The Savage by David Almond and Dave McKean
|The Savage by David Almond and Dave McKean|
|Category: Confident Readers|
|Reviewer: Jill Murphy|
|Summary: A beautiful allegory of the stages of bereavement, from grief to anger to resolution. The double story device allows children to explore threatening emotions without fear. Beautiful, meaningful, artistic and uplifting. Highly recommended.|
|Buy? Yes||Borrow? Yes|
|Pages: 80||Date: April 2008|
|Publisher: Walker Books|
|External links: Author's website|
Blue Baker has just lost his dad. Things aren't going so well for him in other areas too - with the sure cruelty of every bully, local ruffian Hopper has homed in on Blue's vulnerability and is picking on him remorselessly. His school counsellor, Mrs Molloy, is urging him to work through his grief by writing down his thoughts and feelings in a journal, but it's just not Blue's scene. It's embarrassing for starters, and for seconds, it doesn't make him feel better; it makes him feel worse. So instead, Blue starts to write a story. He imagines a wild, savage boy, living alone in the woods, fending for himself.
Blue writes and writes and writes. He gets so into his story that eventually the distinction between reality and imagination becomes blurred and Hopper the bully comes face to face with the savage.
This is Almond's second book for younger readers and it's a beautiful allegory of the stages of bereavement, from grief to anger to resolution. It has a kind and moral message about grief and time and healing and it is tremendously uplifting and hopeful. But it's also tinged with the Almond trademarks of danger and otherworldliness. Strong emotions can be frightening and The Savage doesn't duck this - it faces it head on with a wonderful depth of understanding. As Blue writes, he faces his fears about his father's death and gradually they are laid to rest.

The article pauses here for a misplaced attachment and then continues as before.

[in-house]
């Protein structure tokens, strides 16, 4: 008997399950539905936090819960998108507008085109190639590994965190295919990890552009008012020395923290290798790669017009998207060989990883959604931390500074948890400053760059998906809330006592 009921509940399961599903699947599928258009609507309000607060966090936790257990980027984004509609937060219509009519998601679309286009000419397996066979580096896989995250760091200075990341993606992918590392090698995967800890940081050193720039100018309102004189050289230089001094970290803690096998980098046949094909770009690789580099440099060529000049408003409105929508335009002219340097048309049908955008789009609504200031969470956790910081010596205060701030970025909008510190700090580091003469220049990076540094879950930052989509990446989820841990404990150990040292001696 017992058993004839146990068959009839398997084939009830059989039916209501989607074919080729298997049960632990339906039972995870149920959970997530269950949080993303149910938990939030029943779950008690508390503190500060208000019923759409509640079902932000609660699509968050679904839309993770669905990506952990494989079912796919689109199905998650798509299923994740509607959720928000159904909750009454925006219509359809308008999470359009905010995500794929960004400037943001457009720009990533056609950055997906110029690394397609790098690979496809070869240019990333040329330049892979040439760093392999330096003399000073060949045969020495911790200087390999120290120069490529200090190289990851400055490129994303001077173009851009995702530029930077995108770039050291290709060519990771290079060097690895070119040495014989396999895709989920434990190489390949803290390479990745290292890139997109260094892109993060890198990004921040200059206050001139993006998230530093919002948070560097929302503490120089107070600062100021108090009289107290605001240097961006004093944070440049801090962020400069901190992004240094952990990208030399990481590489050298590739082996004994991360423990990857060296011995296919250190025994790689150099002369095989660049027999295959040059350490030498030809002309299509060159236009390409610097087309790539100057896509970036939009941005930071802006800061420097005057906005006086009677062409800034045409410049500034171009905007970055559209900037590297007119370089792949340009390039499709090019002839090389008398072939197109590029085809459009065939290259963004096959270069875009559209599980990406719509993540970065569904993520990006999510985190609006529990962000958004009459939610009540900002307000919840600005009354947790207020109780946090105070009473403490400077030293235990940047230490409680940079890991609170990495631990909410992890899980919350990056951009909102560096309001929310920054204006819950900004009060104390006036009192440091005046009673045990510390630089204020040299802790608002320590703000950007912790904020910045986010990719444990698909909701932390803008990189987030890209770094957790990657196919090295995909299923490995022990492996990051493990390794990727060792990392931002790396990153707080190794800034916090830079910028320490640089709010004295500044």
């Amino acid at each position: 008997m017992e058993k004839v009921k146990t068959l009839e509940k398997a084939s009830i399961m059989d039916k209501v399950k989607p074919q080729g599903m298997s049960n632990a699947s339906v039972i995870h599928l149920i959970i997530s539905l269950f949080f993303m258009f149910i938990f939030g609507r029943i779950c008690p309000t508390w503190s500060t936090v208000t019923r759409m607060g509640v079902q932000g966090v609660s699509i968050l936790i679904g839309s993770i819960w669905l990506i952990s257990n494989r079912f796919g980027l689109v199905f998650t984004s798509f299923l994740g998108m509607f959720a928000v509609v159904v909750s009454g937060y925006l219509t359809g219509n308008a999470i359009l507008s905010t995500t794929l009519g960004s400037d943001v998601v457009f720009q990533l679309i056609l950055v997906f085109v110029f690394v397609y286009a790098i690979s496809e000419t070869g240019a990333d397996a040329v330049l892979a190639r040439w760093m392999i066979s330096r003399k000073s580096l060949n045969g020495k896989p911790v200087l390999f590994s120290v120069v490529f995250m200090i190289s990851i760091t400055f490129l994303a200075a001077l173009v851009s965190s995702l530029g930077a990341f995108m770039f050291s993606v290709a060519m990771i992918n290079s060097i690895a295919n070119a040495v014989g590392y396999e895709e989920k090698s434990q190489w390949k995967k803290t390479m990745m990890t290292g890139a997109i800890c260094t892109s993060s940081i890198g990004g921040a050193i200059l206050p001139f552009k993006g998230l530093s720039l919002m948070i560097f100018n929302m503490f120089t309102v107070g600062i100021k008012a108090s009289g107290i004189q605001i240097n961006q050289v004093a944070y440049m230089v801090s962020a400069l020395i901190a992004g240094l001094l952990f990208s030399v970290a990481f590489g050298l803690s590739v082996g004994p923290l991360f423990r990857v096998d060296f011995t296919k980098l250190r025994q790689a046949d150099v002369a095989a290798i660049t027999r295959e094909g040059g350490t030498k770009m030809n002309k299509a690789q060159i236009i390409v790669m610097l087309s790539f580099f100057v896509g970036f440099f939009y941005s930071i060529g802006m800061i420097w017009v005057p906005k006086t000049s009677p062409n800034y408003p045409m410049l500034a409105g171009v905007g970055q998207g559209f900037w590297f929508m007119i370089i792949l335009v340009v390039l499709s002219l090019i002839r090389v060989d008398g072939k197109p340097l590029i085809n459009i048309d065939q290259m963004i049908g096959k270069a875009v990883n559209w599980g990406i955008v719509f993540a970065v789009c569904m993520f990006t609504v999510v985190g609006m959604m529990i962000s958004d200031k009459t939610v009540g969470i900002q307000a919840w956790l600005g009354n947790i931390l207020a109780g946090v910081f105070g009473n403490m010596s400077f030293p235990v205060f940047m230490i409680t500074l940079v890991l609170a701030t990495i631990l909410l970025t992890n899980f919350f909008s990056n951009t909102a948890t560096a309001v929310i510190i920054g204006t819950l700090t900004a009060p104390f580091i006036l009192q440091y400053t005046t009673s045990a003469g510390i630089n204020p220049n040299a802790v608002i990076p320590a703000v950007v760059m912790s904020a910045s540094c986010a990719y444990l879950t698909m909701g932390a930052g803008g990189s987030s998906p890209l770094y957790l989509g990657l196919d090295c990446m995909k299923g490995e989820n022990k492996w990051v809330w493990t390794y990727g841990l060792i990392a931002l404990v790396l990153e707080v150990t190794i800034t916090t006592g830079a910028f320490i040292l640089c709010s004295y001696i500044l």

Illustrated by celebrated artist and all-round new Englightenment man Dave McKean - known for his collaborations with Neil Gaiman, Blue's dark and turbulent subconscious comes to life in the green-washed wild boy of the woods - he's spare and lean and full of taut, tight tension. You can feel his menace. But in the text, Blue's family, his sister and his mother, provide the kind of safe and loving background that allow this grieving boy to work through his bereavement without burying it away to fester, unacknowledged. The strength of family ties are celebrated in this book - even when some of them are taken away. The story inside a story also gives young readers some distance from the worst of their fears; it's not too painful an exploration even for the littler of little ones.
It's all beautifully realised - as you'd expect from this magical author. And it comes highly recommended by Bookbag for all children, as soon as they are able to read alone.
My thanks to the nice people at Walker for sending this lovely book.
The Savage by David Almond and Dave McKean is in the Top Ten Books With Gorgeous Illustrations.
The Savage by David Almond and Dave McKean is in the Top Ten Children's Books About Weighty Subjects.
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You can read more book reviews or buy The Savage by David Almond and Dave McKean at Amazon.com.
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